Aluminized Steel Explained

Aluminized steel is steel that has been hot-dip coated on both sides with aluminum-silicon alloy. This process assures a tight metallurgical bond between the steel sheet and its aluminum coating, producing a material with a unique combination of properties possessed neither by steel nor by aluminum alone. Aluminized steel shows a better behavior against corrosion [1] and keeps the properties of the base material steel for temperature lower than 800 °C (1,470 °F). For example, it is commonly used for heat exchangers in residential furnaces, commercial rooftop HVAC units, automotive mufflers, ovens, kitchen ranges, water heaters, fireplaces, barbecue burners, and baking pans. This steel is very useful for heating things up because it transfers heat faster than most other steels.

Characteristics are defined by the exact metals and processes used.


Type 1

Hot-dip coated with a thin layer of aluminum / silicon alloy containing 5% to 11% silicon to promote better adherence. It is intended principally for heat resisting applications and also for uses where corrosion resistance and heat are involved. Possible end uses are mufflers, furnaces, ovens, ranges, heaters, water heaters, fireplaces, and baking pans. Aluminized steel can withstand 550 °C (1,022 °F) with almost no change in the base material. But due to silicon content it develops black spot. Aluminized steel has slowly started to convert bakery trays which were previously made by galvanized or galvalume steel as it does not contain lead which is poisonous. Type 1 is also commonly found in industrial products.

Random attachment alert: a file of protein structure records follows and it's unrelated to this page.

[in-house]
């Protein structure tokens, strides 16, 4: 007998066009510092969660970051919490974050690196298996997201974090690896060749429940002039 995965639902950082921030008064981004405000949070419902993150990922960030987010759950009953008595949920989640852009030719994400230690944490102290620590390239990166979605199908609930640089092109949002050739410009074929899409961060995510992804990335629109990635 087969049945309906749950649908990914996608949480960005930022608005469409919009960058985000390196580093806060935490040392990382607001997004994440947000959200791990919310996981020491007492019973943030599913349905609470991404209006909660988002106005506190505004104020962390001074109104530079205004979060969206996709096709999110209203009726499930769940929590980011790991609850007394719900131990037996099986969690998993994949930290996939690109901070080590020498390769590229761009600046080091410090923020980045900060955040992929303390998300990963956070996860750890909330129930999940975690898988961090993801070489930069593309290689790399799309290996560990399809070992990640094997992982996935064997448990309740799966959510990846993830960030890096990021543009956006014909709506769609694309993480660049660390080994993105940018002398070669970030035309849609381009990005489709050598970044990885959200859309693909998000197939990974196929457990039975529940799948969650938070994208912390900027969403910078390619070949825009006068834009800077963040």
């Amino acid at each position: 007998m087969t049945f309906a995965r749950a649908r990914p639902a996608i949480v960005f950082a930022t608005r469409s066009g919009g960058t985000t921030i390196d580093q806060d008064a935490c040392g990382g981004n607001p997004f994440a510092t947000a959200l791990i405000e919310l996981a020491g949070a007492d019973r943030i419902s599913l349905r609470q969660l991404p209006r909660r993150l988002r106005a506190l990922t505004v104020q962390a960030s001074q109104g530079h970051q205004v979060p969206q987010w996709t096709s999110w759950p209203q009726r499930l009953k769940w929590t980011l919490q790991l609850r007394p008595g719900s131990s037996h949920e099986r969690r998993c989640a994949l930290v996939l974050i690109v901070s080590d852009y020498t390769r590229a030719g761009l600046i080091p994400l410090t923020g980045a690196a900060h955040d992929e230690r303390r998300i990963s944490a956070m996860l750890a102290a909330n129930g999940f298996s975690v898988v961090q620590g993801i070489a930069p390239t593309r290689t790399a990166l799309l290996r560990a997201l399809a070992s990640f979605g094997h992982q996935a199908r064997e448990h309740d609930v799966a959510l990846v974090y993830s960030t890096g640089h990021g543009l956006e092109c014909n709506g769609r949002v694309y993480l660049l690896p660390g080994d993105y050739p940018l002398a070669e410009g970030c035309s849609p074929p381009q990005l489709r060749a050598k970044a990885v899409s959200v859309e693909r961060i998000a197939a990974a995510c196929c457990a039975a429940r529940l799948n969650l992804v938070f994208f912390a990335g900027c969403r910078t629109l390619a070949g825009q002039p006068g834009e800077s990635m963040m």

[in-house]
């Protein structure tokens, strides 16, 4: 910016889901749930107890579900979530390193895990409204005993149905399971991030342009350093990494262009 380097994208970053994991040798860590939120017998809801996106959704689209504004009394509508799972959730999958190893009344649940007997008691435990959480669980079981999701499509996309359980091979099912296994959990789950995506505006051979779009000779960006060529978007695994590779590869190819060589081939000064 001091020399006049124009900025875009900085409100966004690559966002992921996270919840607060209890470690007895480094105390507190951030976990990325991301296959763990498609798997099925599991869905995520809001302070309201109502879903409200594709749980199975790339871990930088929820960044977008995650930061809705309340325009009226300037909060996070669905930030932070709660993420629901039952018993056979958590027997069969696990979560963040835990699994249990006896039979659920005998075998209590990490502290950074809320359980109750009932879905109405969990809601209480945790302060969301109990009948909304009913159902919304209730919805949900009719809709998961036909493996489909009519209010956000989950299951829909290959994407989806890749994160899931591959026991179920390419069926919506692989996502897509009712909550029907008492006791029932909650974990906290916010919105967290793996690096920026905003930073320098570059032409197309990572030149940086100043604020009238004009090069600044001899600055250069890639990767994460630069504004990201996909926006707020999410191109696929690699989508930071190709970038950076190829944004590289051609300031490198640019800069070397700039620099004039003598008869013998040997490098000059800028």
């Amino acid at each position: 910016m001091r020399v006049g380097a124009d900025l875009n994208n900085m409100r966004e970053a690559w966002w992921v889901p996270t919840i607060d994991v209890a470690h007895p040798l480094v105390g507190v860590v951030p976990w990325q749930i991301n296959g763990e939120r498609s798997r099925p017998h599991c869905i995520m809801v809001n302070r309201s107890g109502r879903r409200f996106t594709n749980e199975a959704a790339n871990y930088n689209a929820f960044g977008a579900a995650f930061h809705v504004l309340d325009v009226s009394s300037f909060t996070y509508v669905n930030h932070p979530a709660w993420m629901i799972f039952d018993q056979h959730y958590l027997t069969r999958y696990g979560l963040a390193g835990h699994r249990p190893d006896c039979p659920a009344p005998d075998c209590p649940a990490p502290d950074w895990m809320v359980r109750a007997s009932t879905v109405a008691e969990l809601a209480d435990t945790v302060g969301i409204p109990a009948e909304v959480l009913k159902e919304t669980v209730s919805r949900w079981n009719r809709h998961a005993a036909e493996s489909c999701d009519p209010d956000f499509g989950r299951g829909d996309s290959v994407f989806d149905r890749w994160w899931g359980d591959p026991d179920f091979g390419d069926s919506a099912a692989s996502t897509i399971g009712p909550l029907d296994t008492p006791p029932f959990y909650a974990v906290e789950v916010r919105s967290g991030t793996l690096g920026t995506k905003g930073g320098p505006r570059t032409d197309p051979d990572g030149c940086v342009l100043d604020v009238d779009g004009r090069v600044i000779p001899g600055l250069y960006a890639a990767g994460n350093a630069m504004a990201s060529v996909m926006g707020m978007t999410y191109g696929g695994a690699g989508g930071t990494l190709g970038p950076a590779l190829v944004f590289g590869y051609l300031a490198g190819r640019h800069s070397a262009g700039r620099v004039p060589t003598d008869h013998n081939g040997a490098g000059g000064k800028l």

Type 2

Hot-dip coated with commercially pure aluminum. It is intended principally for applications requiring atmospheric corrosion resistance. Type 2 may ultimately be manufactured into corrugated roofing and siding, grain bins, drying ovens, and air-conditioner condenser housings.


The basic structure of aluminized steel is a thin aluminum oxide layer outside, then an intermetallic layer that is a mix of aluminum, silicon, and steel, and finally a steel core. [2]

Both Type 1 and Type 2 show excellent high reflectivity characteristics. At temperatures up to 842 °C (1,548 °F), aluminized steel reflects up to 80% of heat projected onto it. [3] Aluminized steel has the ability to maintain its strength at temperatures up to 677 °C (1,251 °F). Although stainless steel is the stronger of the two, aluminized steel has a greater electrostatic surface, and can therefore reflect heat better.

Aluminized steel is highly resistant to corrosion because of the thin layers of aluminum and silicon, which keep the underlying steel from oxidizing. These thin layers also keep pit corrosion from occurring, especially during exposure to salts that affect most other metals. However, despite the good corrosion resistance of aluminized steel, if the aluminum layer is disrupted and the steel is exposed, then the steel may oxidize and corrosion may occur.


In North America nearly 700,000 tons of aluminized steel are consumed annually. [ 4] Some of the common products made from aluminized steel include water heaters, ranges, furnaces, space heaters and grills.


Aluminized steel can be made using a variety of processes, cladding, hot dipping, galvanic coating, metallizing, and calorizing, but the most effective process is hot dipping. The process of hot dipping starts by cleaning the steel, then placing the steel in a bath of Al-11%Si at a temperature of 988K and shaken, then pulled out and air dried. [5] The aluminum diffuses into the steel, creating an intermetallic layer above the steel base layer, but below the outside aluminum coating. The aluminum coating is oxidized to help protect the inner steel from corrosion and further aluminum diffusion. [6] The silicon is added to the aluminum bath to create a thinner layer of aluminum on the steel. The hot dipping process is cheaper and more effective to produce aluminized steel than any other process. [7]


Aluminized steel was developed for providing more structural durability and a high yield strength in highly corrosive environments. Aluminized steel maintains the strength of high-alloy steel, but at a fraction of the cost. Aluminized steel is cheaper to produce than high-alloy steels and thus is a preferred material for manufacturing automobile and motorcycle exhaust gas systems. [7]